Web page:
Monday, January 25, 2010

The Ice Queen by Alice Hoffman

By far one of the most powerfully moving books I've ready in a while, The Ice Queen combines a captivating narrative style with a unique and emotional story that pulls the ready in and holds them rapt throughout the novel.

Our narrator has no name but she's a woman, sister, and lover. She believes her wishes can kill and she has closed her heart to all emotion. She is the ice queen...until she's struck by lightning. The strike deprives her of simple things she never knew she'd miss. This deprivation begins melting her heart of ice and she travels slowly back to place where it's okay to feel - both the good and the bad - where her wishes don't hurt anyone anymore.

The most interesting aspect of Hoffman's writing style in this books is the level of uncertainty it imbues. Say you don't believe in magic - you read this story and you just can't believe a person's wishes can have any real affect. There's enough reality laced within the magic of the story where it's entirely plausible to blame circumstantial evidence on our narrator's delusions. Yet, there's a lot a lot of magic just sitting throughout the story for those with a more mystical mind to grab. Hoffman never tells you which it really is; the choice is up to you. Truth is, fantastical things are out there and they don't have to have an explanation. You have to decide what you believe in, and it's nice to see this truth mirrored in the story.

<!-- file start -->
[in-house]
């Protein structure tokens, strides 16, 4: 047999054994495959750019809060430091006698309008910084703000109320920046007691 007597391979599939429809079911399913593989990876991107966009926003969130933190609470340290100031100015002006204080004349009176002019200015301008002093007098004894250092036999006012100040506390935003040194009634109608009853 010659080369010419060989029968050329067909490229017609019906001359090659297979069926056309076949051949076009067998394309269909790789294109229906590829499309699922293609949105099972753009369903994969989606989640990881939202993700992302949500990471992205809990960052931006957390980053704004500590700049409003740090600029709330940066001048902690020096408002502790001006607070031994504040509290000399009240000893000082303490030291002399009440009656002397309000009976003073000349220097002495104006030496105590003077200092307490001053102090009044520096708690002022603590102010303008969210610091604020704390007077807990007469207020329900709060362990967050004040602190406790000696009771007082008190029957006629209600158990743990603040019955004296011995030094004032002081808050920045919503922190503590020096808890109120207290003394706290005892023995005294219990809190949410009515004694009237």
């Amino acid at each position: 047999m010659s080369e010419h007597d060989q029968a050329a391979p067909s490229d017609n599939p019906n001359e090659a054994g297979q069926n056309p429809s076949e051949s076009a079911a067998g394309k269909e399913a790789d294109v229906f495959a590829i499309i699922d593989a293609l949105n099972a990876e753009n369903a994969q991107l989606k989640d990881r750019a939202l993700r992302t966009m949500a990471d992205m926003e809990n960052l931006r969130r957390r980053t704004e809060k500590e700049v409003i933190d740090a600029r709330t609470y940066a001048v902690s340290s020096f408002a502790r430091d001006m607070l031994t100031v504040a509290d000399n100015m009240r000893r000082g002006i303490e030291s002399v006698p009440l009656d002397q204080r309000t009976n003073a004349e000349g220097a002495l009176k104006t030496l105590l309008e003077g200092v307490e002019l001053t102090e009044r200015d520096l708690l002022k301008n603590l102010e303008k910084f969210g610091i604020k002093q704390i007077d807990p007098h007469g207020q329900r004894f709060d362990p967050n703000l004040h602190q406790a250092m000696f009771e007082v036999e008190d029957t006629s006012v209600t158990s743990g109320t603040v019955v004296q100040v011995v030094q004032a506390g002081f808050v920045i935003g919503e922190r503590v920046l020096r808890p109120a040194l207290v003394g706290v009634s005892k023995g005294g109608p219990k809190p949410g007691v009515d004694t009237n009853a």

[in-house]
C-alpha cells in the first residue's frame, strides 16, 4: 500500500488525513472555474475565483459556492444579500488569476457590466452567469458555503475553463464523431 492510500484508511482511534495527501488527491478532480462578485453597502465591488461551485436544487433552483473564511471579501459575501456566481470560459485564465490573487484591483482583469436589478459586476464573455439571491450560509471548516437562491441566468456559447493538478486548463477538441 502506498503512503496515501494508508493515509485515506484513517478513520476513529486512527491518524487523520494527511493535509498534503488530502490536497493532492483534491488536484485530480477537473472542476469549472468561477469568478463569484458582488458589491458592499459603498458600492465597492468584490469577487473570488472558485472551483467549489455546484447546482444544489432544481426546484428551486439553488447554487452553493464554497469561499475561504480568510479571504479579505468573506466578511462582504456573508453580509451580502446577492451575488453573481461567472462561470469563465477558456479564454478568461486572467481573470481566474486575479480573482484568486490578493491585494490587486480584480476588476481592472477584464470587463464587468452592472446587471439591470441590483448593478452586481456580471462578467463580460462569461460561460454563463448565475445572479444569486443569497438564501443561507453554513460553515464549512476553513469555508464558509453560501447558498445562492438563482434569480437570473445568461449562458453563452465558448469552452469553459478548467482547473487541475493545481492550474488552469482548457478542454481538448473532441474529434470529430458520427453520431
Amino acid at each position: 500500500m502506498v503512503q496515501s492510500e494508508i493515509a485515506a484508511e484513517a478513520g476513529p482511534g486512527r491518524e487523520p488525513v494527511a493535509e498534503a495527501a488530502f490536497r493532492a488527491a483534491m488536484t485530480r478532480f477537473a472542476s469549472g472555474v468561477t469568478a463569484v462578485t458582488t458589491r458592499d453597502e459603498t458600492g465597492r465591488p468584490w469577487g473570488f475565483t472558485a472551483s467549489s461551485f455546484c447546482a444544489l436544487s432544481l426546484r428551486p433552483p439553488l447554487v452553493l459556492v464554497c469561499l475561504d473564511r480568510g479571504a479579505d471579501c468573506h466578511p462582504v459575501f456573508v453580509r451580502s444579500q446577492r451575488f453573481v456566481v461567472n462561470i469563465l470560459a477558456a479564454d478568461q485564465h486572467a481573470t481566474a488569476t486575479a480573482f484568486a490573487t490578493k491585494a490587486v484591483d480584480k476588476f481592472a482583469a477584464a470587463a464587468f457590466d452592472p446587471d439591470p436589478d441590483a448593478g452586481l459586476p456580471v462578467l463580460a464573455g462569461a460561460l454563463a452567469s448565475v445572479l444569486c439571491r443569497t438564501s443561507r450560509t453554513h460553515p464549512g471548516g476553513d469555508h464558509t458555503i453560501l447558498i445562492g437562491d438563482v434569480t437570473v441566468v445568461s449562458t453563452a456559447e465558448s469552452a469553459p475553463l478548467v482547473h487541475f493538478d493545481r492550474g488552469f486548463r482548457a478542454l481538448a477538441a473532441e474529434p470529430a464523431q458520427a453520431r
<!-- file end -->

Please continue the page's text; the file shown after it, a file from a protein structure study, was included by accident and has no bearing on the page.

Through death, love, loneliness, pain, pleasure, and the varied side effects of surviving a lightning strike, Hoffman weaves the tale of one woman's journey to learn how much basic things in life will be missed when you give them up and how great it feels once you allow them to return.

Monday, January 18, 2010

The Life and Times of the Thunderbolt Kid by Bill Bryson

This book is more than just a memoir of one person's life, it's an homage to a decade (the 1950's) and a place (Des Moines, IA) where life was simpler for the average kid and fun had to be searched out rather than watched on TV. Bryson focuses on the 1950's, his early childhood, by placing historical context around his personal anecdotes. Although too young at the time to really experience the significant historical moments of the 50's, Bryson reflects, as an adult, on events like the Cuban Missile Crisis as he tells us what Little Bill was up to at the same moment in time.